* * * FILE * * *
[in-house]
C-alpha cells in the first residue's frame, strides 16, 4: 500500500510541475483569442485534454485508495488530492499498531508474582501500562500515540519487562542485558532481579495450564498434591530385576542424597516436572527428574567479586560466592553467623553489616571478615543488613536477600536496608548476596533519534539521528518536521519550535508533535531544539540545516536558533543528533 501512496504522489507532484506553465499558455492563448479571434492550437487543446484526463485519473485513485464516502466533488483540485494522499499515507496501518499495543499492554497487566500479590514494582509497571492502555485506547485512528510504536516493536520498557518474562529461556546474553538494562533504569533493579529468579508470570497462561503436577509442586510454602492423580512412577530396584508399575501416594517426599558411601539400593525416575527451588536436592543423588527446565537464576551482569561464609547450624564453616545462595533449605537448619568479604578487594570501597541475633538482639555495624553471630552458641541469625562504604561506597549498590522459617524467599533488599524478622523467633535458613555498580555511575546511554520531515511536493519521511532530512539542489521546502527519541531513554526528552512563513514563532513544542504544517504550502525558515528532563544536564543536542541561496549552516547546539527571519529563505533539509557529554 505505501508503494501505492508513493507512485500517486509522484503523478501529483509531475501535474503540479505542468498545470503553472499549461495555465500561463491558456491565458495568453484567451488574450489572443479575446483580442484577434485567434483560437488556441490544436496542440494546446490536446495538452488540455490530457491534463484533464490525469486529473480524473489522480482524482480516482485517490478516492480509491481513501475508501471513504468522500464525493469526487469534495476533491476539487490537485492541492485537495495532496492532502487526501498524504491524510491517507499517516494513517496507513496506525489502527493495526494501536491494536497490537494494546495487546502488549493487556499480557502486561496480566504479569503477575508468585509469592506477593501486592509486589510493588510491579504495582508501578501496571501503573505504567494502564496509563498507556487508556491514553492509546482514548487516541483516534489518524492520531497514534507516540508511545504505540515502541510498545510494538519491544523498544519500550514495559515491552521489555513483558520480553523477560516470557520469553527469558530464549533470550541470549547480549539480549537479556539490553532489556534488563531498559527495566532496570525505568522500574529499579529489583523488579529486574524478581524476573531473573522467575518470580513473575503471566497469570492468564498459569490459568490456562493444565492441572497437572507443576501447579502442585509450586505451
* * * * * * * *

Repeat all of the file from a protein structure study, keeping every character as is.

[in-house]
C-alpha cells in the first residue's frame, strides 16, 4: 500500500510541475483569442485534454485508495488530492499498531508474582501500562500515540519487562542485558532481579495450564498434591530385576542424597516436572527428574567479586560466592553467623553489616571478615543488613536477600536496608548476596533519534539521528518536521519550535508533535531544539540545516536558533543528533 501512496504522489507532484506553465499558455492563448479571434492550437487543446484526463485519473485513485464516502466533488483540485494522499499515507496501518499495543499492554497487566500479590514494582509497571492502555485506547485512528510504536516493536520498557518474562529461556546474553538494562533504569533493579529468579508470570497462561503436577509442586510454602492423580512412577530396584508399575501416594517426599558411601539400593525416575527451588536436592543423588527446565537464576551482569561464609547450624564453616545462595533449605537448619568479604578487594570501597541475633538482639555495624553471630552458641541469625562504604561506597549498590522459617524467599533488599524478622523467633535458613555498580555511575546511554520531515511536493519521511532530512539542489521546502527519541531513554526528552512563513514563532513544542504544517504550502525558515528532563544536564543536542541561496549552516547546539527571519529563505533539509557529554 505505501508503494501505492508513493507512485500517486509522484503523478501529483509531475501535474503540479505542468498545470503553472499549461495555465500561463491558456491565458495568453484567451488574450489572443479575446483580442484577434485567434483560437488556441490544436496542440494546446490536446495538452488540455490530457491534463484533464490525469486529473480524473489522480482524482480516482485517490478516492480509491481513501475508501471513504468522500464525493469526487469534495476533491476539487490537485492541492485537495495532496492532502487526501498524504491524510491517507499517516494513517496507513496506525489502527493495526494501536491494536497490537494494546495487546502488549493487556499480557502486561496480566504479569503477575508468585509469592506477593501486592509486589510493588510491579504495582508501578501496571501503573505504567494502564496509563498507556487508556491514553492509546482514548487516541483516534489518524492520531497514534507516540508511545504505540515502541510498545510494538519491544523498544519500550514495559515491552521489555513483558520480553523477560516470557520469553527469558530464549533470550541470549547480549539480549537479556539490553532489556534488563531498559527495566532496570525505568522500574529499579529489583523488579529486574524478581524476573531473573522467575518470580513473575503471566497469570492468564498459569490459568490456562493444565492441572497437572507443576501447579502442585509450586505451